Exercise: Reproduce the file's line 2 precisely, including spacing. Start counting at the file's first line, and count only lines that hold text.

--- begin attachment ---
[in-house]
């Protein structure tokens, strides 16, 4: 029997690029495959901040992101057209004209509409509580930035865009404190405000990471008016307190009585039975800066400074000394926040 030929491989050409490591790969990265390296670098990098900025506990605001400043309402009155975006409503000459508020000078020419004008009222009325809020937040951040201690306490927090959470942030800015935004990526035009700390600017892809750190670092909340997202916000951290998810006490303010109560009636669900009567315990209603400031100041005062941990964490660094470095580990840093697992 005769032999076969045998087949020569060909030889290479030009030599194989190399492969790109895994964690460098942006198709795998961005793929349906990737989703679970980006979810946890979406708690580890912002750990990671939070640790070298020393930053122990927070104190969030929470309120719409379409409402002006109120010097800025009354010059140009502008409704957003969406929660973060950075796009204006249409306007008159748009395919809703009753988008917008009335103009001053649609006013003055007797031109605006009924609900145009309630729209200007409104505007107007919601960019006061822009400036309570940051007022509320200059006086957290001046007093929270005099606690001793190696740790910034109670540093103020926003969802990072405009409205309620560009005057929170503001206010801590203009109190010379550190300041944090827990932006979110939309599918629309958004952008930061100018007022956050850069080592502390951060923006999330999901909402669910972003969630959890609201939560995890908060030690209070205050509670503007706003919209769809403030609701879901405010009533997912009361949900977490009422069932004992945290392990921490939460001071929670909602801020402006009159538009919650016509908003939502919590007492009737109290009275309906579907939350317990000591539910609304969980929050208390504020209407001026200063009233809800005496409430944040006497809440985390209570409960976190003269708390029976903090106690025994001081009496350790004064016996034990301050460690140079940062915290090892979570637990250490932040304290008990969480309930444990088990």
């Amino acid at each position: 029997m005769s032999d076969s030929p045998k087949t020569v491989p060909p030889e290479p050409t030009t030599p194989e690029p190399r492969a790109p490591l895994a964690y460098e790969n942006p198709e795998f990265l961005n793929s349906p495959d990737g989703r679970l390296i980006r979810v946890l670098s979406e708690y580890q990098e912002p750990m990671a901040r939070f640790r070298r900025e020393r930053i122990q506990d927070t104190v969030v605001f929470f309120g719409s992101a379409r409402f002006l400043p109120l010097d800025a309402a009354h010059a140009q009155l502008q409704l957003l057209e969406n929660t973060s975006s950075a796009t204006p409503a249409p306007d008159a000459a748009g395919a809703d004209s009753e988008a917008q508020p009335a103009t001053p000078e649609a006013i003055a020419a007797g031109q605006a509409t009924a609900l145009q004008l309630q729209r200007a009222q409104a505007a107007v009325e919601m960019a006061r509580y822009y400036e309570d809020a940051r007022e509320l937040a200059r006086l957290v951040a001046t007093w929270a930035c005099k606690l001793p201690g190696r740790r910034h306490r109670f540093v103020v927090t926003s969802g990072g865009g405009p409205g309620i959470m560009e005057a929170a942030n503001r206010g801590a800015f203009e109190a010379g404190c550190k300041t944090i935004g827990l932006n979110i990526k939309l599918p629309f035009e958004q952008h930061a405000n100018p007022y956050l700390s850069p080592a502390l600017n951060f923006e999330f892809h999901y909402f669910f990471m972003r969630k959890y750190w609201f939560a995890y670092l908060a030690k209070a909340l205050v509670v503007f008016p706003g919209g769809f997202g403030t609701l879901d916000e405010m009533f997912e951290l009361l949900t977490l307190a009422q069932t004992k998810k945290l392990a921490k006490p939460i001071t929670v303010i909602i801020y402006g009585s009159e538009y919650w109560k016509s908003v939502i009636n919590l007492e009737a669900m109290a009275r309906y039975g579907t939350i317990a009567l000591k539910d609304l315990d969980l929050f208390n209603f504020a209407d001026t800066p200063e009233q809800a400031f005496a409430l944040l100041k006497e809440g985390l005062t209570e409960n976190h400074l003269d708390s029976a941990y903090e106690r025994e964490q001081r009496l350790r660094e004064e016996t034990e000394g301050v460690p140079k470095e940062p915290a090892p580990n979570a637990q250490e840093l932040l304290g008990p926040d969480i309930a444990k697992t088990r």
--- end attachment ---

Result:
């Protein structure tokens, strides 16, 4: 029997690029495959901040992101057209004209509409509580930035865009404190405000990471008016307190009585039975800066400074000394926040 030929491989050409490591790969990265390296670098990098900025506990605001400043309402009155975006409503000459508020000078020419004008009222009325809020937040951040201690306490927090959470942030800015935004990526035009700390600017892809750190670092909340997202916000951290998810006490303010109560009636669900009567315990209603400031100041005062941990964490660094470095580990840093697992 005769032999076969045998087949020569060909030889290479030009030599194989190399492969790109895994964690460098942006198709795998961005793929349906990737989703679970980006979810946890979406708690580890912002750990990671939070640790070298020393930053122990927070104190969030929470309120719409379409409402002006109120010097800025009354010059140009502008409704957003969406929660973060950075796009204006249409306007008159748009395919809703009753988008917008009335103009001053649609006013003055007797031109605006009924609900145009309630729209200007409104505007107007919601960019006061822009400036309570940051007022509320200059006086957290001046007093929270005099606690001793190696740790910034109670540093103020926003969802990072405009409205309620560009005057929170503001206010801590203009109190010379550190300041944090827990932006979110939309599918629309958004952008930061100018007022956050850069080592502390951060923006999330999901909402669910972003969630959890609201939560995890908060030690209070205050509670503007706003919209769809403030609701879901405010009533997912009361949900977490009422069932004992945290392990921490939460001071929670909602801020402006009159538009919650016509908003939502919590007492009737109290009275309906579907939350317990000591539910609304969980929050208390504020209407001026200063009233809800005496409430944040006497809440985390209570409960976190003269708390029976903090106690025994001081009496350790004064016996034990301050460690140079940062915290090892979570637990250490932040304290008990969480309930444990088990």